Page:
From the President, June 2018
It’s really real. The title “President of the Board of Peoples Church UU” is now mine. What the hey?!?
I find I’m alternating between energized excitement (“Wow! I get to be part of really moving Peoples forward!”) and dismay (“What makes me think I’ve got what it takes to do a good job here?”). I’ve finally realized I’m perfect for this or any leadership position at Peoples, because:
- I’m excited and energized
- I’m dismayed
- I’m doing it anyway
In other words, I’m doing exactly what every team chairperson in the history of our church has probably done: acknowledged they may not know exactly what they’re doing, but choosing to do it anyway because they’re committed to Peoples. This is a not-so-subtle way of letting everyone know that “Oh, I don’t know enough to take that leadership role” is not gonna cut any ice with me. We all get to step up into leadership positions, no matter how little we may feel we know about what that entails, because:
- Peoples is worth it
- We can be confident we’re going to have a whole bunch of excellent company in
And my definition of “leadership role” is pretty darn flexible. Leadership is not just being a member of the Board. In my view, a leader at Peoples is anyone who:
- does more than just go through the motions (think of church Operations Manager Cathy Fischer, who creates not just informative Voices, but beautiful ones)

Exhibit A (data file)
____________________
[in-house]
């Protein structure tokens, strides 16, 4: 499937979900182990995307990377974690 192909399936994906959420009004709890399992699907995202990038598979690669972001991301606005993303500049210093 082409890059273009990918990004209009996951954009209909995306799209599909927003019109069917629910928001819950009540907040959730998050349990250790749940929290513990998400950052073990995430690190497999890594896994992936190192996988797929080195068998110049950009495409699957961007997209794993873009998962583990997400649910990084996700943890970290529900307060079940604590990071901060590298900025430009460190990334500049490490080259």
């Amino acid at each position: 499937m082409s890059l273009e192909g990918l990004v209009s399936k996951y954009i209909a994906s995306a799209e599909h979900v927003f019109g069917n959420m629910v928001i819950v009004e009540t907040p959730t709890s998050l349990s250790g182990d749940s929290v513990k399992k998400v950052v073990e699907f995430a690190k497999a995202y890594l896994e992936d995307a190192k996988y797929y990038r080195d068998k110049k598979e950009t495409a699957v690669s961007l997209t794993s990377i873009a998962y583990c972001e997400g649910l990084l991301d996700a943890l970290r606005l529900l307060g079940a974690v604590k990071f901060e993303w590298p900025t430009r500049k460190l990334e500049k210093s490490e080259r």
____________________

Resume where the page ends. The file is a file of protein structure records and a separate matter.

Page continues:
- finds a way to contribute their skills to Peoples, despite the crazy busy-ness of their lives (think of Arianne Waseen, Abram Doval , and Megan and Tim Jones, parents working around kids’ needs to practice so they can provide delightful special music at services)
- agrees to join a team for the first time (think of new-ish member Lu Wilcox joining the Nominating Committee)
- sees an opportunity to introduce more people to Peoples and works to make it happen (think of Jude Johnson spearheading the effort to bring The Vagina Monologues here)
- speaks up for herself with a comment, question, or concern (think of new member Florencia Lynch) mentioning to me at a service how she likes to slowly settle in to a new situation, at her own pace, and how she appreciates not feeling “pressured” into trying new activities before they’re a good fit for her
- supports Peoples activities, even if she doesn’t often participate in them (think of Linda Levy being one of the planners for Peoples’ participation in Cedar Rapids PrideFest, even though she’s not a member of the LGBTQ community)
- finds a way to participate as a member of Peoples outside Sunday services (think of newer members Sarah Hermann and Kate Martinek choosing to become HomeChurch facilitators)
See? There are a ton of leaders at Peoples, and equally many ways to step up into some form of leadership in this beloved community. So don’t do yourself – or Peoples – the disservice of saying, “Oh, I’m not cut out to be a leader.” Because you so are.
Life is good.